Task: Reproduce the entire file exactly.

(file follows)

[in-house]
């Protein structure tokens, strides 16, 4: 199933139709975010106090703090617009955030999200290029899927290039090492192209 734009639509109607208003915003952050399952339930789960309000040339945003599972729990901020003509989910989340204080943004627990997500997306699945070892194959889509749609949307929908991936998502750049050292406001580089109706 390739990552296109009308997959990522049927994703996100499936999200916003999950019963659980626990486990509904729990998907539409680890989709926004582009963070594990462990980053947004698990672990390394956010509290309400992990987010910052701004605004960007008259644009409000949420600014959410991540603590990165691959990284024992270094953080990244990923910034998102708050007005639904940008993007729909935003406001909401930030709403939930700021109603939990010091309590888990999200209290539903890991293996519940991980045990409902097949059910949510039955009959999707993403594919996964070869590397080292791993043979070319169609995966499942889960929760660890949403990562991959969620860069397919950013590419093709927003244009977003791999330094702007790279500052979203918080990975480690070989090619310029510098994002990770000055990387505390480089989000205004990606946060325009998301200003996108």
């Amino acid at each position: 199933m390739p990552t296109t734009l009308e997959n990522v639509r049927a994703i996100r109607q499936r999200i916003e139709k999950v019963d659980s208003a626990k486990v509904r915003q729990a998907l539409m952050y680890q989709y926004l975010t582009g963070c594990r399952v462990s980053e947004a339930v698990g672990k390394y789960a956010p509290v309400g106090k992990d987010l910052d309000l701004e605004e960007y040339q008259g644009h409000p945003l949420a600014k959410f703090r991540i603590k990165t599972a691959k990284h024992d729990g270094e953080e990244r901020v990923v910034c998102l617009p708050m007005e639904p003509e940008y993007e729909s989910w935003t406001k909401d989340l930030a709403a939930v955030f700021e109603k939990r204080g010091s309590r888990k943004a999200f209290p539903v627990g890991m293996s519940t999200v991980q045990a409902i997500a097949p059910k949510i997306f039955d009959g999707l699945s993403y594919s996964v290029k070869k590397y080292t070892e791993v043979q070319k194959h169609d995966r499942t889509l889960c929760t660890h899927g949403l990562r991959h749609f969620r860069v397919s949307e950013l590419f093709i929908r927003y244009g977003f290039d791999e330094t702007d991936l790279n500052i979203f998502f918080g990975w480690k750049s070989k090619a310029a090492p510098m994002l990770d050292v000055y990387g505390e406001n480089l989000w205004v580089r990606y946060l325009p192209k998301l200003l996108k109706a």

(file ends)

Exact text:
[in-house]
């Protein structure tokens, strides 16, 4: 199933139709975010106090703090617009955030999200290029899927290039090492192209 734009639509109607208003915003952050399952339930789960309000040339945003599972729990901020003509989910989340204080943004627990997500997306699945070892194959889509749609949307929908991936998502750049050292406001580089109706 390739990552296109009308997959990522049927994703996100499936999200916003999950019963659980626990486990509904729990998907539409680890989709926004582009963070594990462990980053947004698990672990390394956010509290309400992990987010910052701004605004960007008259644009409000949420600014959410991540603590990165691959990284024992270094953080990244990923910034998102708050007005639904940008993007729909935003406001909401930030709403939930700021109603939990010091309590888990999200209290539903890991293996519940991980045990409902097949059910949510039955009959999707993403594919996964070869590397080292791993043979070319169609995966499942889960929760660890949403990562991959969620860069397919950013590419093709927003244009977003791999330094702007790279500052979203918080990975480690070989090619310029510098994002990770000055990387505390480089989000205004990606946060325009998301200003996108």
């Amino acid at each position: 199933m390739p990552t296109t734009l009308e997959n990522v639509r049927a994703i996100r109607q499936r999200i916003e139709k999950v019963d659980s208003a626990k486990v509904r915003q729990a998907l539409m952050y680890q989709y926004l975010t582009g963070c594990r399952v462990s980053e947004a339930v698990g672990k390394y789960a956010p509290v309400g106090k992990d987010l910052d309000l701004e605004e960007y040339q008259g644009h409000p945003l949420a600014k959410f703090r991540i603590k990165t599972a691959k990284h024992d729990g270094e953080e990244r901020v990923v910034c998102l617009p708050m007005e639904p003509e940008y993007e729909s989910w935003t406001k909401d989340l930030a709403a939930v955030f700021e109603k939990r204080g010091s309590r888990k943004a999200f209290p539903v627990g890991m293996s519940t999200v991980q045990a409902i997500a097949p059910k949510i997306f039955d009959g999707l699945s993403y594919s996964v290029k070869k590397y080292t070892e791993v043979q070319k194959h169609d995966r499942t889509l889960c929760t660890h899927g949403l990562r991959h749609f969620r860069v397919s949307e950013l590419f093709i929908r927003y244009g977003f290039d791999e330094t702007d991936l790279n500052i979203f998502f918080g990975w480690k750049s070989k090619a310029a090492p510098m994002l990770d050292v000055y990387g505390e406001n480089l989000w205004v580089r990606y946060l325009p192209k998301l200003l996108k109706a």